WELCOME TO PERIOD PANTY SCHOOL!
Today we’ll be adjusting your desired sewing pattern so that it can be used as a Period Panties sewing pattern! It’s super super easy, so get out your pattern drafting supplies and let’s get to work!
WHAT MAKES A GOOD PERIOD PANTY SEWING PATTERN?
I recommend the Arccos Undies, but you can use any undie sewing pattern that is comfortable for you! The only thing that’s important is an enclosed crotch. An enclosed crotch is when the gusset of the underwear is joined to the panty by a seam at both the front and the back, creating a pocket inside the underwear.
A pattern featuring an enclosed crotch will look like the photo above- the panty self does not have any fabric in the crotch area, and the gusset and gusset lining are the same shape, cut from the same pattern piece.
All of the Sophie Hines undie patterns feature an enclosed crotch, because I think it’s just a really high quality way to finish the inside of your undies. Because everything is enclosed, the life of the garment is extended because there are no raw edges or edge finishings that can unravel.
If your desired pattern doesn’t have an enclosed crotch, you can turn it into one super easily, with just a couple adjustments!! This high waist thong pattern of mine has a lined crotch, but as you can see, the crotch gusset (the piece on the far right) is only meant to be enclosed at the back seam of the gusset.
Here’s the thong all sewn up- notice how the gusset is enclosed at the back seam, but its front edge is simply serged and left to lay flat with the sides caught in the elastic. This method results in a nice smooth silhouette, but not what we need for our Period Panties!! Since we’re interlining the crotch with our absorbent fabric, the little pocket made by the outer crotch + the lining needs to be totally enclosed.
If you have a pattern like this thong pattern, where the gusset lining isn’t secured in a seam at both front and back ends, here are the steps to creating an enclosed crotch.
First, line up the gusset piece and the pattern piece it’s intended to line. For this pattern, the gusset is lining the panty front. Trace the edge of the gusset onto the pattern piece below.
This line will be your new seam! If you want a different shape or length of the crotch, taking into consideration your usual menstruation routine, now’s the time! You can adjust or shape this line any way you want.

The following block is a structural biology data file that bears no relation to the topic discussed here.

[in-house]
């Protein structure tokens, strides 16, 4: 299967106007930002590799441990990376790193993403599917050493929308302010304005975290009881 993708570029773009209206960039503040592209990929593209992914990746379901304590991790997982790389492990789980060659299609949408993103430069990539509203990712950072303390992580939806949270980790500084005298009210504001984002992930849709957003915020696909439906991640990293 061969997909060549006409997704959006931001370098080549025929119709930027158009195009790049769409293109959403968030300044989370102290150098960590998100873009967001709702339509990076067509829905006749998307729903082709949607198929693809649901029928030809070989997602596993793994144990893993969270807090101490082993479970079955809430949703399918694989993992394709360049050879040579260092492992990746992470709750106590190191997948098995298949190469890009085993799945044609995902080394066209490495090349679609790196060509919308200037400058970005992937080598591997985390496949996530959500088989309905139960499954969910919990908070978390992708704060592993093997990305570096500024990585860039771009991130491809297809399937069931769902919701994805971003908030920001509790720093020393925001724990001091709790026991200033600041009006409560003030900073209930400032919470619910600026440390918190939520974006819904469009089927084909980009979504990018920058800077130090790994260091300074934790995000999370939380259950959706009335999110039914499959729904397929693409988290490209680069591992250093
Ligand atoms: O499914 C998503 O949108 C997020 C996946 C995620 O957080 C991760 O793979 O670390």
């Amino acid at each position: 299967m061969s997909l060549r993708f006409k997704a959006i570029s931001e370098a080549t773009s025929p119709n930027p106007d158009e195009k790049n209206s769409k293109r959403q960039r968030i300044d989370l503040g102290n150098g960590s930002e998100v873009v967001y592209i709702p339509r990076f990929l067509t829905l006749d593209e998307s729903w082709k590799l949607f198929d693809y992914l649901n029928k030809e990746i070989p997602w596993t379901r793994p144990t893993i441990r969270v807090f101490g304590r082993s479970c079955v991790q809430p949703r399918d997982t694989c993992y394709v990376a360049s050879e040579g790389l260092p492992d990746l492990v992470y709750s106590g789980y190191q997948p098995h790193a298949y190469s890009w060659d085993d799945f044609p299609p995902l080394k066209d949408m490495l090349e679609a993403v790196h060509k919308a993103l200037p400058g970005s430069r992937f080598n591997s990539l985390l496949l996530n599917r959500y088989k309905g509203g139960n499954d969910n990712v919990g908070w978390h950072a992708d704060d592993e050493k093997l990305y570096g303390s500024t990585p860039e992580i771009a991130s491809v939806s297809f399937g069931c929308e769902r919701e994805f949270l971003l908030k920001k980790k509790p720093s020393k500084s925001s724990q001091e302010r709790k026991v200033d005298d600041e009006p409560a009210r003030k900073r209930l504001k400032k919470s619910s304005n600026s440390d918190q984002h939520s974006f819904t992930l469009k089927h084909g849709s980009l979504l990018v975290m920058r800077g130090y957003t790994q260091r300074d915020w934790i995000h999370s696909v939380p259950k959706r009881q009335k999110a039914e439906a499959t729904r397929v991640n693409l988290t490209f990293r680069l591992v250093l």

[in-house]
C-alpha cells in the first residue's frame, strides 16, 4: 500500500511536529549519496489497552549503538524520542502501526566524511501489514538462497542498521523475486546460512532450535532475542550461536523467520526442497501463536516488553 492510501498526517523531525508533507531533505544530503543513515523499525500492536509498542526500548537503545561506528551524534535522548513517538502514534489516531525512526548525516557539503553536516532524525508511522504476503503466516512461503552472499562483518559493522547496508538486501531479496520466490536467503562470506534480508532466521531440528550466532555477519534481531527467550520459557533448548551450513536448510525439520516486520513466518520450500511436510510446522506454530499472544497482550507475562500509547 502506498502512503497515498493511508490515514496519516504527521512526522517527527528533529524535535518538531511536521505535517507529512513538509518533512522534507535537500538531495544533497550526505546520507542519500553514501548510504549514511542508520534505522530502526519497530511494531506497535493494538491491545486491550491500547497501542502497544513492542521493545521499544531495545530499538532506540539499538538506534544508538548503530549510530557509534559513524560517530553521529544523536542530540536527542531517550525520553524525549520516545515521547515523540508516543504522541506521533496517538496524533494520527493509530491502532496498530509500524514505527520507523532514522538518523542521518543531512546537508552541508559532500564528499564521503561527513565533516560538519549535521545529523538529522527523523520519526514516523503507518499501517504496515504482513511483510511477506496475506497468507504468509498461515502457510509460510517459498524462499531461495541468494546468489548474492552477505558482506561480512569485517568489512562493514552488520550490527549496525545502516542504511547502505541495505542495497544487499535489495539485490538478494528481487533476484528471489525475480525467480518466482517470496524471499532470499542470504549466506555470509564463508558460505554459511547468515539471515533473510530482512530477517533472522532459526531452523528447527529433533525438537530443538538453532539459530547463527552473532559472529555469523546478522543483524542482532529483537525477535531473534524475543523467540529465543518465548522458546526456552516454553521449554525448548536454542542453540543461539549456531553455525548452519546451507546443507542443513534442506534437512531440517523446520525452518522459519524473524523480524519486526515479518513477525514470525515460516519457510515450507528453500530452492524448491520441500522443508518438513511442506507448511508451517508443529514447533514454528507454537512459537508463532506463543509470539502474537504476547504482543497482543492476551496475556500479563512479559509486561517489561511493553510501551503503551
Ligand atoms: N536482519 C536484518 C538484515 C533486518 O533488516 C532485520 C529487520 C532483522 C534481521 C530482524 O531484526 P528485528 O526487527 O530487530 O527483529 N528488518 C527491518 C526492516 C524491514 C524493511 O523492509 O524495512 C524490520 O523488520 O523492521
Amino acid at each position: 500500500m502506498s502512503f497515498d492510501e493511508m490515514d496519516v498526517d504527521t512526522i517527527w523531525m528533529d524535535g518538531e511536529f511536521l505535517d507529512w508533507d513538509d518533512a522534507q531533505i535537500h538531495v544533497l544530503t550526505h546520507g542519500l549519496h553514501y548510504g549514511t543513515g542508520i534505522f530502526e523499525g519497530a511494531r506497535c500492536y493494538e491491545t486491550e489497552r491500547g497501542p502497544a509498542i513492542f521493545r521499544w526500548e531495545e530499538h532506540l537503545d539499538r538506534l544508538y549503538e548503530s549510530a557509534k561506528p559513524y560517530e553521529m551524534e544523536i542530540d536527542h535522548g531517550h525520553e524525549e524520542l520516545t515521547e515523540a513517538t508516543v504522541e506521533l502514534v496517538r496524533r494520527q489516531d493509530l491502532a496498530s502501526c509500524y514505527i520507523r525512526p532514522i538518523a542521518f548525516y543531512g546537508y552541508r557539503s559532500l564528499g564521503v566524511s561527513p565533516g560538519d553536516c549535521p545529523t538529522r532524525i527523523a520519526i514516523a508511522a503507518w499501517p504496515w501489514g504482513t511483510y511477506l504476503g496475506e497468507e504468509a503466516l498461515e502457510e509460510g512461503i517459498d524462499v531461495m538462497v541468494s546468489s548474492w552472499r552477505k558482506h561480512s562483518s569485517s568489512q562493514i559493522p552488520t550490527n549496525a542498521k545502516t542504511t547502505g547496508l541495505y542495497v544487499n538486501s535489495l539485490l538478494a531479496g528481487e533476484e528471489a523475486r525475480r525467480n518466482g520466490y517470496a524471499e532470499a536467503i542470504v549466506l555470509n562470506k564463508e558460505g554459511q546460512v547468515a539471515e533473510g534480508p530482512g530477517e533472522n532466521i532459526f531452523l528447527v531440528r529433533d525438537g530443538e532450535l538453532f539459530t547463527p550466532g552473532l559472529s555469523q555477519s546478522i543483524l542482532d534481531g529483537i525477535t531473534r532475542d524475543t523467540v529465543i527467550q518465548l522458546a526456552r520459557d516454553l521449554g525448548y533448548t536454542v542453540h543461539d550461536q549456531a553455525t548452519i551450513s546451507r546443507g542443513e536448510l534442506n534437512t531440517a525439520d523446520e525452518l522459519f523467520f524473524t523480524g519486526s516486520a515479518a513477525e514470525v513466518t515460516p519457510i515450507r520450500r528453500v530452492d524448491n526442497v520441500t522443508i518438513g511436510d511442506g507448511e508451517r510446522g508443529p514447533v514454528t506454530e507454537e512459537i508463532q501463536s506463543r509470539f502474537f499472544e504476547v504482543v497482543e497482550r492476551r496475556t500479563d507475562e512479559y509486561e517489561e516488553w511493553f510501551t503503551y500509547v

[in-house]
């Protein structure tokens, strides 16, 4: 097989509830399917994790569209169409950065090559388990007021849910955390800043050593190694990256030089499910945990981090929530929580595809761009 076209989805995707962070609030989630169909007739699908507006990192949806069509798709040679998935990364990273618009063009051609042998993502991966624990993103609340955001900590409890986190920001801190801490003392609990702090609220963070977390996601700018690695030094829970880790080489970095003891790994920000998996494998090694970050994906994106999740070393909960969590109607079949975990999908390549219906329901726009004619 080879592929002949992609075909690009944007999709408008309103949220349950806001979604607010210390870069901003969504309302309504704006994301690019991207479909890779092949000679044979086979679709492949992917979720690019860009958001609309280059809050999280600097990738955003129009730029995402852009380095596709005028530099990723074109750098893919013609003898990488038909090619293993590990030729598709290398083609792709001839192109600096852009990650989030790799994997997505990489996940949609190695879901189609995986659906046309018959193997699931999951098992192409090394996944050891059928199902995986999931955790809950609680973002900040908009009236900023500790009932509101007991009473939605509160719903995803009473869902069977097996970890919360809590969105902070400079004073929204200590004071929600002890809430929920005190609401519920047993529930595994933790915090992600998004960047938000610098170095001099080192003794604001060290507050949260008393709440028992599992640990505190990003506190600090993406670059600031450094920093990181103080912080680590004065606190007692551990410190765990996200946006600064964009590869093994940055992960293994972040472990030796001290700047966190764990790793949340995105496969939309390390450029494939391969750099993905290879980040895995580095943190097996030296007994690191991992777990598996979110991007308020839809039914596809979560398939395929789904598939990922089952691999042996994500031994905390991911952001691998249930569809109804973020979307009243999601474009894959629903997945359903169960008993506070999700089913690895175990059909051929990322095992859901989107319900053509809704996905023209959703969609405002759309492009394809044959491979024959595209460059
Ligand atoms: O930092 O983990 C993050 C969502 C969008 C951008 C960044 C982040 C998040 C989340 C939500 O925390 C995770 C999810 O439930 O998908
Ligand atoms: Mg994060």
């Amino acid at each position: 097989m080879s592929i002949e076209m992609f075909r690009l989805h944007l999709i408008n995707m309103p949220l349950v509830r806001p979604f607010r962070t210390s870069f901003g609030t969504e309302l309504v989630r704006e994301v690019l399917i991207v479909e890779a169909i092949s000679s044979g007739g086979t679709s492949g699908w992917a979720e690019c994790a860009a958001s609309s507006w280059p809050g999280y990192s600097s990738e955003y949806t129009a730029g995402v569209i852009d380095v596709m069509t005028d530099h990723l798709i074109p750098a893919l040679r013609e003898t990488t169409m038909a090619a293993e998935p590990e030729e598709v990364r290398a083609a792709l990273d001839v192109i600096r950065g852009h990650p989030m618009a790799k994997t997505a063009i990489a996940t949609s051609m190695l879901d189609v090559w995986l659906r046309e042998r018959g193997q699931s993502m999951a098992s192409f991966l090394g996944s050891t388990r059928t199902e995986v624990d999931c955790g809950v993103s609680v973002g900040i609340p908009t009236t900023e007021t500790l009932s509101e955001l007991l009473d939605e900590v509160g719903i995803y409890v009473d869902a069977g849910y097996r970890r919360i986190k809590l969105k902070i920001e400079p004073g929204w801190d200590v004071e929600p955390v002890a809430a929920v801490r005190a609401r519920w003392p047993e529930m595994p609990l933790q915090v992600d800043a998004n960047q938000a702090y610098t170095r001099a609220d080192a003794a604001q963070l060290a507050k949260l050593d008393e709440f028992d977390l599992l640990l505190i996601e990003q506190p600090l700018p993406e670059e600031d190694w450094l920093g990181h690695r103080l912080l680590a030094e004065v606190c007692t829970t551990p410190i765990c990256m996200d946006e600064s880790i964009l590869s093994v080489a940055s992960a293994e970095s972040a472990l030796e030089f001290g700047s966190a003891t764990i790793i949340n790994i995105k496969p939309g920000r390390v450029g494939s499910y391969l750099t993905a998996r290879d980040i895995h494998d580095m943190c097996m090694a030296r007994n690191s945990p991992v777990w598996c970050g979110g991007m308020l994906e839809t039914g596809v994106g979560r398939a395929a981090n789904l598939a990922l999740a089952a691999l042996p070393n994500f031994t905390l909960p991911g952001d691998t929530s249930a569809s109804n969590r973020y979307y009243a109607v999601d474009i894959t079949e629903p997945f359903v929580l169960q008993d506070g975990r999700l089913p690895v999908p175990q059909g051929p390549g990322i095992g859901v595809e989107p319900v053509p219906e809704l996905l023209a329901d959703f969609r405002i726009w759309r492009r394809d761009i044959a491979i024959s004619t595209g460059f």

If you’re not making any changes to the shape of your crotch, trace the existing crotch lining piece, and add seam allowance to the edge that will be the new seam. I added 1/4″ as this is my standard lingerie seam allowance. You’ll also be cutting two of this piece, for the outside of the panty and the lining, so mark that on your pattern piece.
Cut the new seam line on your panty piece. If you did change the shape or length of your crotch, this will be your new crotch lining piece that you’ll add seam allowance to.
Trace your newly trimmed panty piece, and add matching seam allowance to your new seam line. Don’t forget to add all your sewing pattern information –
- Your name or the brand of the pattern
- The direction of greatest stretch
- How many to cut
- Mark any folds in the pattern
- Pattern name
- Pattern Piece
Next, trace your crotch lining piece again, and don’t add any seam allowance. Mark this piece as your interlining, for the absorbent layer in your period panties.
Don’t forget to remove any seam allowances that might be already included in this piece! As an interlining, the absorbent layer is very thick, and you just want it to sit perfectly inside the gusset pocket, not actually get sewn into the layers and make things super bulky. I took off the 1/4″ that was included in this pattern piece for the back seam.
There you have it! You’ll have a panty front and back, crotch, and crotch interlining all ready to make period panties!